- The cover letter should be concise. Editors read many cover letters each day and may simply skim over letters that are longer than a few short paragraphs.
- Clearly emphasize why the research is important, novel, or interesting.
- Avoid presenting numeric details and other highly specific results unless they are essential to your conclusion.
- Some journals have specific requirements for cover letters. Read the journal’s “Instructions for authors” carefully, and make sure that all required contents are included.
- If your study builds on previous work that you have published, or directly relates to other papers published in the target journal, it is appropriate to mention that and to cite these studies in the letter.
- The cover letter must be well written and free of spelling and grammar errors. If there are glaring errors in this important document, the Editor-in-Chief may assume that your manuscript will also be sloppy. At best, the editor is likely to have low expectations for your manuscript if the cover letter is poorly written. Always run a spelling and grammar check, and have a colleague review your cover letter before you send it.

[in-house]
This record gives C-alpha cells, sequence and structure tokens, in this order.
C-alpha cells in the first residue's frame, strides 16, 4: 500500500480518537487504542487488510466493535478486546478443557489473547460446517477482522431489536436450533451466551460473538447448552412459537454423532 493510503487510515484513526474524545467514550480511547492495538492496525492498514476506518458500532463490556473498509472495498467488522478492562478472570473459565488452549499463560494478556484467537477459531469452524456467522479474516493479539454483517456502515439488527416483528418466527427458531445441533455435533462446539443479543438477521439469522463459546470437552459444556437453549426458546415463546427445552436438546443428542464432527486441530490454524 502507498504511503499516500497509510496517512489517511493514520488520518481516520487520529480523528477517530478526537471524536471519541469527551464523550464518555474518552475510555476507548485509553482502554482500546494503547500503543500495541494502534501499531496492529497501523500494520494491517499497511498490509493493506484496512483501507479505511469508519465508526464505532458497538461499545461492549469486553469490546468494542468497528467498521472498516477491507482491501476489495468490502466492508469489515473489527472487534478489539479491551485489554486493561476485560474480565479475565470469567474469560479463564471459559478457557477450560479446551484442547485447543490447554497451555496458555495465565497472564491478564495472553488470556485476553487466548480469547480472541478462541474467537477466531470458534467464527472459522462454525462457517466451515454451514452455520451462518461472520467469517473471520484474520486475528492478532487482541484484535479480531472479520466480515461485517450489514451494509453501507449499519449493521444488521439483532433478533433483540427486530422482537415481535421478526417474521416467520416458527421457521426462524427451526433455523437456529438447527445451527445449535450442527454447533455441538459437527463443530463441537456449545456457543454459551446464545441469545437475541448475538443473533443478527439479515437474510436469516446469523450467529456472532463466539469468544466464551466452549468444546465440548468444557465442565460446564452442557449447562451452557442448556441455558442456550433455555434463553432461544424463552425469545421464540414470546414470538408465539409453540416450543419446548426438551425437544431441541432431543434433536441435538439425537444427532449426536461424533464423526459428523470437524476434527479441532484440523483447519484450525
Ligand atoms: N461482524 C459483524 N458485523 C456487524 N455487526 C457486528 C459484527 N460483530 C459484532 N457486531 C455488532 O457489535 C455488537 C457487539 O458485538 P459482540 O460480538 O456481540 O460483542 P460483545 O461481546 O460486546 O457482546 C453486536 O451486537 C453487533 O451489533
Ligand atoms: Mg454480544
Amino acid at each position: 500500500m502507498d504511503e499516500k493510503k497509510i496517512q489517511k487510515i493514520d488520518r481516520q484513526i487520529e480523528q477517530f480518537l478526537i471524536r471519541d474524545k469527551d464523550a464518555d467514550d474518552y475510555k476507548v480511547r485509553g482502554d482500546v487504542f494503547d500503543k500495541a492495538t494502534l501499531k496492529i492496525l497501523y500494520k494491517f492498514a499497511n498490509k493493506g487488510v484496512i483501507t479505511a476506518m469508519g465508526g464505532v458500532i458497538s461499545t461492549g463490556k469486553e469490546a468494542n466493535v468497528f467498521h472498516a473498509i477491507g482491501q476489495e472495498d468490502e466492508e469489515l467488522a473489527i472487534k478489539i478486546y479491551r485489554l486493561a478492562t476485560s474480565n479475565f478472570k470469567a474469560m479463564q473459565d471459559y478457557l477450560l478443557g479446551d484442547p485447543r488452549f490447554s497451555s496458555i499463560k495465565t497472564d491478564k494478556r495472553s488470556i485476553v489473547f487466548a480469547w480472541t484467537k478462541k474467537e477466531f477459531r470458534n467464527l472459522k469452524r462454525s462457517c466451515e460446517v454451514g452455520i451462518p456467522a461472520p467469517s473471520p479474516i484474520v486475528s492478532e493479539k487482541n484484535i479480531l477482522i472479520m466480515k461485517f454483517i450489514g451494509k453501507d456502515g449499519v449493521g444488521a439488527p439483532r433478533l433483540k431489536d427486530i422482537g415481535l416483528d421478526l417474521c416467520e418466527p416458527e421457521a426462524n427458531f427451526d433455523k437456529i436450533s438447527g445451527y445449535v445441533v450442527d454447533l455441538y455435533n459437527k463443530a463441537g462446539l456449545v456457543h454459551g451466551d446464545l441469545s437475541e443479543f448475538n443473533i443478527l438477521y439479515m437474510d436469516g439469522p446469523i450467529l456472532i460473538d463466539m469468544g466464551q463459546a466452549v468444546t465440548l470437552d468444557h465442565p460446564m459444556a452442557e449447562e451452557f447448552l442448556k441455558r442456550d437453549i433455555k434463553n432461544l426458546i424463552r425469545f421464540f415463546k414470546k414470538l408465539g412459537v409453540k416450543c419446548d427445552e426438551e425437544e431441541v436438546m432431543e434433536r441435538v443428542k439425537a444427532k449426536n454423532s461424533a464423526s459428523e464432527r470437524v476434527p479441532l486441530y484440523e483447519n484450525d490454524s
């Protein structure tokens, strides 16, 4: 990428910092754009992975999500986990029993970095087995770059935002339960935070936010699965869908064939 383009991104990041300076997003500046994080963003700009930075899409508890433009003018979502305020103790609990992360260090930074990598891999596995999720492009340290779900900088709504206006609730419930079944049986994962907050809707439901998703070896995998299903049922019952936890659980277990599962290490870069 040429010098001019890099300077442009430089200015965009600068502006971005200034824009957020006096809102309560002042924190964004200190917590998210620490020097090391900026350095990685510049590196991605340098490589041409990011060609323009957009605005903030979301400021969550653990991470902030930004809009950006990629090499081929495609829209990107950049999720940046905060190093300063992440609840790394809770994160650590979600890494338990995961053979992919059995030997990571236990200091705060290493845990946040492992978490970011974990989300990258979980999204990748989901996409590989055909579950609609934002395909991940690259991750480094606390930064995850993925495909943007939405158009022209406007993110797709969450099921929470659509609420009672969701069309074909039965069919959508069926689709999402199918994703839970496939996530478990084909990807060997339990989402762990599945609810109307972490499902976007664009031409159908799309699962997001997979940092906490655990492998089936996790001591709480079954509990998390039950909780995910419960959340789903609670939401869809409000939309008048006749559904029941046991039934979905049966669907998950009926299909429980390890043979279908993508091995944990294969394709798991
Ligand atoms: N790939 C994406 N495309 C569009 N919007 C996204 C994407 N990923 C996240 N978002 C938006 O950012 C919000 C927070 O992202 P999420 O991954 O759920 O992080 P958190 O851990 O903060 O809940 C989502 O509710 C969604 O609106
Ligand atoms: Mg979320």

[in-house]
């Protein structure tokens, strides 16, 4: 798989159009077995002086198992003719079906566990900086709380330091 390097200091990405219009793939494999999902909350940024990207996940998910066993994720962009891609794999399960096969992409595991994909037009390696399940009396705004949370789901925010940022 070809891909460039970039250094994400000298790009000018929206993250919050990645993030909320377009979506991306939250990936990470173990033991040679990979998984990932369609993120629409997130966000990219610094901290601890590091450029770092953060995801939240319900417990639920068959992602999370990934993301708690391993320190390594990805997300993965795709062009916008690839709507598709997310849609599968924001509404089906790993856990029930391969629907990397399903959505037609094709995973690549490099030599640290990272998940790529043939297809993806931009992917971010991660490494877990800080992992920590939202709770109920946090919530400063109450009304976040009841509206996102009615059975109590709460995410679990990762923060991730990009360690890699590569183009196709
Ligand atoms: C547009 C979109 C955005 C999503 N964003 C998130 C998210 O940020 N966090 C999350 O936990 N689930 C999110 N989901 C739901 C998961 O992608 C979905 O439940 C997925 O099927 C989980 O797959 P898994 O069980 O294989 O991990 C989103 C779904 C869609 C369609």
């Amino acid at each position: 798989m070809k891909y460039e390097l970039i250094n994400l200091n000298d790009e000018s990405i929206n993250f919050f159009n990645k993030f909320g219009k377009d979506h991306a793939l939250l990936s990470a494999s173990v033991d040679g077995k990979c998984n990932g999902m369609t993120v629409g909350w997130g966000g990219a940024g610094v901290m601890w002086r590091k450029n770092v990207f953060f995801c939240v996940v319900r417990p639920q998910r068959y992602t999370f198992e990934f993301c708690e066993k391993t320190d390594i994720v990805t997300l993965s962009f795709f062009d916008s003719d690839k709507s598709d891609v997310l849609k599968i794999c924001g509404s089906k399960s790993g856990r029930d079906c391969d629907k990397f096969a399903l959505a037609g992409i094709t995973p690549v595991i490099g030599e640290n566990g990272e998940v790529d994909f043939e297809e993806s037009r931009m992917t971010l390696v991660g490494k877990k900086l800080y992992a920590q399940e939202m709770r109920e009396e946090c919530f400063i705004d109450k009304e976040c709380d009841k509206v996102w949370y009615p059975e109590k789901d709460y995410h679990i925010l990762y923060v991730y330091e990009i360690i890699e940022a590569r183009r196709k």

Do you have questions or insights about writing cover letters? Please leave your comments and questions below.
Anne Altor PhD, PWS
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Writing Cover Letters for Scientific Manuscripts
Release Date: September 29, 2012
Category: Scientific Writing
Key Points Summary
- Always submit an accompanying cover letter with every manuscript.
- Some journals have very specific requirements for information to provide in the cover letter, and these are usually stated in the journal’s instructions to authors. Make sure your cover letter includes any journal-required elements.
- Strong cover letters tell journal editors why they should publish your manuscript in their journals.
- Cover letters should be succinct and focus on the importance and novelty of your findings, as well as how they relate to the scope of your target journal.